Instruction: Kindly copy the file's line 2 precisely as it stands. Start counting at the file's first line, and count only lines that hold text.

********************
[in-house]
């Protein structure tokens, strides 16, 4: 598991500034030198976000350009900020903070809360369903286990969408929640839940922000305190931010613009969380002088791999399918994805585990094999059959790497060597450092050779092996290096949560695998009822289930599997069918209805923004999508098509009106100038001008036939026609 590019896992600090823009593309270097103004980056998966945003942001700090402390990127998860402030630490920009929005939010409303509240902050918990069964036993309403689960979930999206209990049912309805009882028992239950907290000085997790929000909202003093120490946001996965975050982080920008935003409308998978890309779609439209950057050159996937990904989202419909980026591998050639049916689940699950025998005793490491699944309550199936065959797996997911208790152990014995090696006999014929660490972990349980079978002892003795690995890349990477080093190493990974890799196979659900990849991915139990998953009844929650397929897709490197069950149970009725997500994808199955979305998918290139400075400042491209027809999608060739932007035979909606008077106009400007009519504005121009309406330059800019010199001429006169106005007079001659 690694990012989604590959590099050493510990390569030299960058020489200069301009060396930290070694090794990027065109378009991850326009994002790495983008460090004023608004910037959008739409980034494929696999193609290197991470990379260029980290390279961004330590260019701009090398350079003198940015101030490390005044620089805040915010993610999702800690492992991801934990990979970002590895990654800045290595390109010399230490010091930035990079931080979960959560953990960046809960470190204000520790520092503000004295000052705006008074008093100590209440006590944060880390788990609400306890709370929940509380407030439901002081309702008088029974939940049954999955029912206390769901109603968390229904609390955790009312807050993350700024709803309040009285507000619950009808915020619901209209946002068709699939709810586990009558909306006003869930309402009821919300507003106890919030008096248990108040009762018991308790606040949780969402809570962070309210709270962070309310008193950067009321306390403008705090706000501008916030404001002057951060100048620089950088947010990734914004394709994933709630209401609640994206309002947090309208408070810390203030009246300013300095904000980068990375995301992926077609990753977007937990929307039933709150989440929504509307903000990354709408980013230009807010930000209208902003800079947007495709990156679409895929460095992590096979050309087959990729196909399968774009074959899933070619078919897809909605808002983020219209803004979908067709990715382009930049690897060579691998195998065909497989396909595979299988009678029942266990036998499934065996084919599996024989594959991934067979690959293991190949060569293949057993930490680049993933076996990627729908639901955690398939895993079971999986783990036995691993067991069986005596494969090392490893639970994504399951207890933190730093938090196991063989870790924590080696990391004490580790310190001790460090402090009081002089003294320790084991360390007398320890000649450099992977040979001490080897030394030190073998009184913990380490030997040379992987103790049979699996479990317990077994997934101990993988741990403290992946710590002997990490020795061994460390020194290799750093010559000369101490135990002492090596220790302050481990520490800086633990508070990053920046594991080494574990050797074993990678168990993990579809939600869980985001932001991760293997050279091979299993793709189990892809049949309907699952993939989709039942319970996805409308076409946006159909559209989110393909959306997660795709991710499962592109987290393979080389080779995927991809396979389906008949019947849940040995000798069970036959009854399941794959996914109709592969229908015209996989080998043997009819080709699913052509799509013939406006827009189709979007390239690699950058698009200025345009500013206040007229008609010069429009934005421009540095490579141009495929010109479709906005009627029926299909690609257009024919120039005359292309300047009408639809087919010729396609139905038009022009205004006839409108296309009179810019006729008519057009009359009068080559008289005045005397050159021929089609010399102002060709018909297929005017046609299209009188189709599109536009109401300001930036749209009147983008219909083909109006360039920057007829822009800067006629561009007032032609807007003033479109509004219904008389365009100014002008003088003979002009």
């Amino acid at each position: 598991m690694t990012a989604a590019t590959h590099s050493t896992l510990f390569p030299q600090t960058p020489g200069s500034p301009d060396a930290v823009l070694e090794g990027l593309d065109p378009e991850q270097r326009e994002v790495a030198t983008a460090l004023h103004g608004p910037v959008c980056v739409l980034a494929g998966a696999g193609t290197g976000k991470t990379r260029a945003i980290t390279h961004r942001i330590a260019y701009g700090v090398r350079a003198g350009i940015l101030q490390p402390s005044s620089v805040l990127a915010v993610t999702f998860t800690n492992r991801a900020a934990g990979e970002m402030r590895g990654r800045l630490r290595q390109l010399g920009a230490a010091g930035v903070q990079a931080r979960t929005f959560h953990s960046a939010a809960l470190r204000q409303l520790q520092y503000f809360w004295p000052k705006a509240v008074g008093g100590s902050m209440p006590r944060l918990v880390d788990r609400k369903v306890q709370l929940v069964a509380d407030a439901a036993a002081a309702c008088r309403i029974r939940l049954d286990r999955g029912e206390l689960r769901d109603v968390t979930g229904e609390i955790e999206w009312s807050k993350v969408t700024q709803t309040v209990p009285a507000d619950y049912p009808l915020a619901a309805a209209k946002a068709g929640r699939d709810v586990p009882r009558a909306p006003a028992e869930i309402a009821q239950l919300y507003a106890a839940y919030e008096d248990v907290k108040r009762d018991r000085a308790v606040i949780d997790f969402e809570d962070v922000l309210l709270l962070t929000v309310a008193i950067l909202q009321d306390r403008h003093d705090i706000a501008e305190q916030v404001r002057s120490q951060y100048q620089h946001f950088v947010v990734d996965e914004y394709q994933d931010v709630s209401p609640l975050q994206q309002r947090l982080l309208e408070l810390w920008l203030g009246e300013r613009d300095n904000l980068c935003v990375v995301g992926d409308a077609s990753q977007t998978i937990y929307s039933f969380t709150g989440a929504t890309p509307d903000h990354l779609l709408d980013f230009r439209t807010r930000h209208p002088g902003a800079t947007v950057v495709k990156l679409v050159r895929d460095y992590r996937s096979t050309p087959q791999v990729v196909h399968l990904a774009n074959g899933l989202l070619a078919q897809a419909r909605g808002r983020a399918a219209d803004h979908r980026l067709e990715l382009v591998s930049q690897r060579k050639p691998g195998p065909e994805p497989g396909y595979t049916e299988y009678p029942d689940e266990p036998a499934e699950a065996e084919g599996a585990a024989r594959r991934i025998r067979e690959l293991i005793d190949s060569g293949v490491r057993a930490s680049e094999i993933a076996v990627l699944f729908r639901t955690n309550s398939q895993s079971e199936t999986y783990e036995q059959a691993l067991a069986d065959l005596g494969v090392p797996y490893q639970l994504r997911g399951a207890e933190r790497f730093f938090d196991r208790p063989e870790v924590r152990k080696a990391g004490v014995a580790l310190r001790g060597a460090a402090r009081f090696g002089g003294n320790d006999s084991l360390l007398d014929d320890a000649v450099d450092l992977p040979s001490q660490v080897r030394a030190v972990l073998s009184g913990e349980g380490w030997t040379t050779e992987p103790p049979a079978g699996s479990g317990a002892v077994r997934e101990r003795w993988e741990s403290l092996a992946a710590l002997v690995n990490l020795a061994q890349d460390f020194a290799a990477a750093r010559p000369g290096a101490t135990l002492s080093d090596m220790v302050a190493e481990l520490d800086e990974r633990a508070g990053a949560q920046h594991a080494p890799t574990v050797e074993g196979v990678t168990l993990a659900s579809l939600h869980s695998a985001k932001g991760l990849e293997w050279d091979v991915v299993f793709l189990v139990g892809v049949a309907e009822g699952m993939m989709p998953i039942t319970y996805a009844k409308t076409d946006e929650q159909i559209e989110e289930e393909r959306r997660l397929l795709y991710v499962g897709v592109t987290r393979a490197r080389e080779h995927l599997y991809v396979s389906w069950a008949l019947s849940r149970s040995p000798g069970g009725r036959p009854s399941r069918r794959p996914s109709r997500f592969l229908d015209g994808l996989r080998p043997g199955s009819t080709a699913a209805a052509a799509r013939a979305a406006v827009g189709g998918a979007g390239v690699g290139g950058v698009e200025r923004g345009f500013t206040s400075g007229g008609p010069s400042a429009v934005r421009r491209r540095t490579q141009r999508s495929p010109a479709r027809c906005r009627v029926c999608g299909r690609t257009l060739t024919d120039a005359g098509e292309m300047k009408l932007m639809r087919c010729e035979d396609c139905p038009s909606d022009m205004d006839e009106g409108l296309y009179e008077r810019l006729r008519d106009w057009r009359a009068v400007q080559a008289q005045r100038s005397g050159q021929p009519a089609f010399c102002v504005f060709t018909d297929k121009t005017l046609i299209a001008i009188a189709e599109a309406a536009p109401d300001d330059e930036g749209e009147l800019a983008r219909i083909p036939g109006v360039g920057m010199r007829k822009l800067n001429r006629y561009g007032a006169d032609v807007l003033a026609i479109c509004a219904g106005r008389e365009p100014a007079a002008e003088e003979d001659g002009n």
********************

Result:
């Protein structure tokens, strides 16, 4: 598991500034030198976000350009900020903070809360369903286990969408929640839940922000305190931010613009969380002088791999399918994805585990094999059959790497060597450092050779092996290096949560695998009822289930599997069918209805923004999508098509009106100038001008036939026609 590019896992600090823009593309270097103004980056998966945003942001700090402390990127998860402030630490920009929005939010409303509240902050918990069964036993309403689960979930999206209990049912309805009882028992239950907290000085997790929000909202003093120490946001996965975050982080920008935003409308998978890309779609439209950057050159996937990904989202419909980026591998050639049916689940699950025998005793490491699944309550199936065959797996997911208790152990014995090696006999014929660490972990349980079978002892003795690995890349990477080093190493990974890799196979659900990849991915139990998953009844929650397929897709490197069950149970009725997500994808199955979305998918290139400075400042491209027809999608060739932007035979909606008077106009400007009519504005121009309406330059800019010199001429006169106005007079001659 690694990012989604590959590099050493510990390569030299960058020489200069301009060396930290070694090794990027065109378009991850326009994002790495983008460090004023608004910037959008739409980034494929696999193609290197991470990379260029980290390279961004330590260019701009090398350079003198940015101030490390005044620089805040915010993610999702800690492992991801934990990979970002590895990654800045290595390109010399230490010091930035990079931080979960959560953990960046809960470190204000520790520092503000004295000052705006008074008093100590209440006590944060880390788990609400306890709370929940509380407030439901002081309702008088029974939940049954999955029912206390769901109603968390229904609390955790009312807050993350700024709803309040009285507000619950009808915020619901209209946002068709699939709810586990009558909306006003869930309402009821919300507003106890919030008096248990108040009762018991308790606040949780969402809570962070309210709270962070309310008193950067009321306390403008705090706000501008916030404001002057951060100048620089950088947010990734914004394709994933709630209401609640994206309002947090309208408070810390203030009246300013300095904000980068990375995301992926077609990753977007937990929307039933709150989440929504509307903000990354709408980013230009807010930000209208902003800079947007495709990156679409895929460095992590096979050309087959990729196909399968774009074959899933070619078919897809909605808002983020219209803004979908067709990715382009930049690897060579691998195998065909497989396909595979299988009678029942266990036998499934065996084919599996024989594959991934067979690959293991190949060569293949057993930490680049993933076996990627729908639901955690398939895993079971999986783990036995691993067991069986005596494969090392490893639970994504399951207890933190730093938090196991063989870790924590080696990391004490580790310190001790460090402090009081002089003294320790084991360390007398320890000649450099992977040979001490080897030394030190073998009184913990380490030997040379992987103790049979699996479990317990077994997934101990993988741990403290992946710590002997990490020795061994460390020194290799750093010559000369101490135990002492090596220790302050481990520490800086633990508070990053920046594991080494574990050797074993990678168990993990579809939600869980985001932001991760293997050279091979299993793709189990892809049949309907699952993939989709039942319970996805409308076409946006159909559209989110393909959306997660795709991710499962592109987290393979080389080779995927991809396979389906008949019947849940040995000798069970036959009854399941794959996914109709592969229908015209996989080998043997009819080709699913052509799509013939406006827009189709979007390239690699950058698009200025345009500013206040007229008609010069429009934005421009540095490579141009495929010109479709906005009627029926299909690609257009024919120039005359292309300047009408639809087919010729396609139905038009022009205004006839409108296309009179810019006729008519057009009359009068080559008289005045005397050159021929089609010399102002060709018909297929005017046609299209009188189709599109536009109401300001930036749209009147983008219909083909109006360039920057007829822009800067006629561009007032032609807007003033479109509004219904008389365009100014002008003088003979002009």